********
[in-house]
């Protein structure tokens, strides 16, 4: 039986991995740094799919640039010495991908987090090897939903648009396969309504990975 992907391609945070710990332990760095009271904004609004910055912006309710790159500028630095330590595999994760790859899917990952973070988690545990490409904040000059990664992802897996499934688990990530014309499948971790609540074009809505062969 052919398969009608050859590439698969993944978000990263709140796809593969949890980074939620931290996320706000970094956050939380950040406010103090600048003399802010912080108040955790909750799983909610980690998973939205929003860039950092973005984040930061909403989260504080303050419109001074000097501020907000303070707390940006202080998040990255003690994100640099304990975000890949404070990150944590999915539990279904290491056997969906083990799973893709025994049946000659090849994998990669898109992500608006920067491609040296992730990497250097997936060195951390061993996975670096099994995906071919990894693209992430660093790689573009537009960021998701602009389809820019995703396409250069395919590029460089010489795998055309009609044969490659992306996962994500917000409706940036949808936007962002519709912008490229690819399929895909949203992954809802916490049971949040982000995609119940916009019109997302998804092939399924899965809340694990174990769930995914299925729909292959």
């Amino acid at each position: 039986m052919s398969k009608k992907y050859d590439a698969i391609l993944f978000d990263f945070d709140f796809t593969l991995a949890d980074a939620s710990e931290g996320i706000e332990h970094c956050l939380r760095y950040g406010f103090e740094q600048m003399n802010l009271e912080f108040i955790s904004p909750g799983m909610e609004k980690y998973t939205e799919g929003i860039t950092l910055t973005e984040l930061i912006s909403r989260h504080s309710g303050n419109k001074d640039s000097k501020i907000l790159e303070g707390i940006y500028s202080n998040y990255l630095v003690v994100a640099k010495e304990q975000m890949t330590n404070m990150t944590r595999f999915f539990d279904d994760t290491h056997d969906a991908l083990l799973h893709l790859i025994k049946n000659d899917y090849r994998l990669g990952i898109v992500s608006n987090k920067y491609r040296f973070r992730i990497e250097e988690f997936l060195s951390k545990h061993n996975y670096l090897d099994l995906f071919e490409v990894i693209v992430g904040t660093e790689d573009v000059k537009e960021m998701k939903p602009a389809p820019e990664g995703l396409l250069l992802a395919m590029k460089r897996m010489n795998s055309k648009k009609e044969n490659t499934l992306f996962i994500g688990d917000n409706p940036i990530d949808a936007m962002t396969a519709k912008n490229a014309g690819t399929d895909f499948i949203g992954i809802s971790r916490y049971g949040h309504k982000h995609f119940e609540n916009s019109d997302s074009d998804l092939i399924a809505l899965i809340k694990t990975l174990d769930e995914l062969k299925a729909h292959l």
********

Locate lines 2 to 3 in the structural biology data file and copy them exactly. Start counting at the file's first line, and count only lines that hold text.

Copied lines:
């Protein structure tokens, strides 16, 4: 039986991995740094799919640039010495991908987090090897939903648009396969309504990975 992907391609945070710990332990760095009271904004609004910055912006309710790159500028630095330590595999994760790859899917990952973070988690545990490409904040000059990664992802897996499934688990990530014309499948971790609540074009809505062969 052919398969009608050859590439698969993944978000990263709140796809593969949890980074939620931290996320706000970094956050939380950040406010103090600048003399802010912080108040955790909750799983909610980690998973939205929003860039950092973005984040930061909403989260504080303050419109001074000097501020907000303070707390940006202080998040990255003690994100640099304990975000890949404070990150944590999915539990279904290491056997969906083990799973893709025994049946000659090849994998990669898109992500608006920067491609040296992730990497250097997936060195951390061993996975670096099994995906071919990894693209992430660093790689573009537009960021998701602009389809820019995703396409250069395919590029460089010489795998055309009609044969490659992306996962994500917000409706940036949808936007962002519709912008490229690819399929895909949203992954809802916490049971949040982000995609119940916009019109997302998804092939399924899965809340694990174990769930995914299925729909292959």
């Amino acid at each position: 039986m052919s398969k009608k992907y050859d590439a698969i391609l993944f978000d990263f945070d709140f796809t593969l991995a949890d980074a939620s710990e931290g996320i706000e332990h970094c956050l939380r760095y950040g406010f103090e740094q600048m003399n802010l009271e912080f108040i955790s904004p909750g799983m909610e609004k980690y998973t939205e799919g929003i860039t950092l910055t973005e984040l930061i912006s909403r989260h504080s309710g303050n419109k001074d640039s000097k501020i907000l790159e303070g707390i940006y500028s202080n998040y990255l630095v003690v994100a640099k010495e304990q975000m890949t330590n404070m990150t944590r595999f999915f539990d279904d994760t290491h056997d969906a991908l083990l799973h893709l790859i025994k049946n000659d899917y090849r994998l990669g990952i898109v992500s608006n987090k920067y491609r040296f973070r992730i990497e250097e988690f997936l060195s951390k545990h061993n996975y670096l090897d099994l995906f071919e490409v990894i693209v992430g904040t660093e790689d573009v000059k537009e960021m998701k939903p602009a389809p820019e990664g995703l396409l250069l992802a395919m590029k460089r897996m010489n795998s055309k648009k009609e044969n490659t499934l992306f996962i994500g688990d917000n409706p940036i990530d949808a936007m962002t396969a519709k912008n490229a014309g690819t399929d895909f499948i949203g992954i809802s971790r916490y049971g949040h309504k982000h995609f119940e609540n916009s019109d997302s074009d998804l092939i399924a809505l899965i809340k694990t990975l174990d769930e995914l062969k299925a729909h292959l």